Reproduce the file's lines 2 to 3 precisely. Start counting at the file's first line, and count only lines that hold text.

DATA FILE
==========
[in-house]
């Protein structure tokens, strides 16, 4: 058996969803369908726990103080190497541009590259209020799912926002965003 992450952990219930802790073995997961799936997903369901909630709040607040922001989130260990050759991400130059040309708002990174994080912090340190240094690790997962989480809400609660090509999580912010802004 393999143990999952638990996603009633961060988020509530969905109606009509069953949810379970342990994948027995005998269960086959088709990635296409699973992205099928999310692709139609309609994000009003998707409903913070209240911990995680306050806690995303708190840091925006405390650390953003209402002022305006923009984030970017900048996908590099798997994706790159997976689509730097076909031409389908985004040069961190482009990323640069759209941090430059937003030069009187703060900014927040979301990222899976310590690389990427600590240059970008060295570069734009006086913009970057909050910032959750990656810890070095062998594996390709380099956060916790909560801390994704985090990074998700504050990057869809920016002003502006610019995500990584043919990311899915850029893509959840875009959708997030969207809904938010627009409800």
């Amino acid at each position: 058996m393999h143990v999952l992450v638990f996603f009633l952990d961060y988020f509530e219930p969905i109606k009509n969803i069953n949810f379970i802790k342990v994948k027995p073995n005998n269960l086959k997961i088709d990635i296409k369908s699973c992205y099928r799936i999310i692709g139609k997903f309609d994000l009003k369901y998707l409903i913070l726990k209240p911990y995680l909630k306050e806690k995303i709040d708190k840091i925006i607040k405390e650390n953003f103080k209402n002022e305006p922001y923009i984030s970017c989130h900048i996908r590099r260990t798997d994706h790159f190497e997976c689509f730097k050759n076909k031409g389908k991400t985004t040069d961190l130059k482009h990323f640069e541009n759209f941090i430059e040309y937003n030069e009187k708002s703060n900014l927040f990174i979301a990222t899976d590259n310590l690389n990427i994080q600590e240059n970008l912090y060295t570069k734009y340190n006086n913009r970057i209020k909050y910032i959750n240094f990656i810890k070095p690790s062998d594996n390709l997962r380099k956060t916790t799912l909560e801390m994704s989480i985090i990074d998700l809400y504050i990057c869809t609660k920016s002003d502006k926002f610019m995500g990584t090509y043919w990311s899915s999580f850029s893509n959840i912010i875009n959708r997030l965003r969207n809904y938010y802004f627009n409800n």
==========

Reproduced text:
């Protein structure tokens, strides 16, 4: 058996969803369908726990103080190497541009590259209020799912926002965003 992450952990219930802790073995997961799936997903369901909630709040607040922001989130260990050759991400130059040309708002990174994080912090340190240094690790997962989480809400609660090509999580912010802004 393999143990999952638990996603009633961060988020509530969905109606009509069953949810379970342990994948027995005998269960086959088709990635296409699973992205099928999310692709139609309609994000009003998707409903913070209240911990995680306050806690995303708190840091925006405390650390953003209402002022305006923009984030970017900048996908590099798997994706790159997976689509730097076909031409389908985004040069961190482009990323640069759209941090430059937003030069009187703060900014927040979301990222899976310590690389990427600590240059970008060295570069734009006086913009970057909050910032959750990656810890070095062998594996390709380099956060916790909560801390994704985090990074998700504050990057869809920016002003502006610019995500990584043919990311899915850029893509959840875009959708997030969207809904938010627009409800």
């Amino acid at each position: 058996m393999h143990v999952l992450v638990f996603f009633l952990d961060y988020f509530e219930p969905i109606k009509n969803i069953n949810f379970i802790k342990v994948k027995p073995n005998n269960l086959k997961i088709d990635i296409k369908s699973c992205y099928r799936i999310i692709g139609k997903f309609d994000l009003k369901y998707l409903i913070l726990k209240p911990y995680l909630k306050e806690k995303i709040d708190k840091i925006i607040k405390e650390n953003f103080k209402n002022e305006p922001y923009i984030s970017c989130h900048i996908r590099r260990t798997d994706h790159f190497e997976c689509f730097k050759n076909k031409g389908k991400t985004t040069d961190l130059k482009h990323f640069e541009n759209f941090i430059e040309y937003n030069e009187k708002s703060n900014l927040f990174i979301a990222t899976d590259n310590l690389n990427i994080q600590e240059n970008l912090y060295t570069k734009y340190n006086n913009r970057i209020k909050y910032i959750n240094f990656i810890k070095p690790s062998d594996n390709l997962r380099k956060t916790t799912l909560e801390m994704s989480i985090i990074d998700l809400y504050i990057c869809t609660k920016s002003d502006k926002f610019m995500g990584t090509y043919w990311s899915s999580f850029s893509n959840i912010i875009n959708r997030l965003r969207n809904y938010y802004f627009n409800n």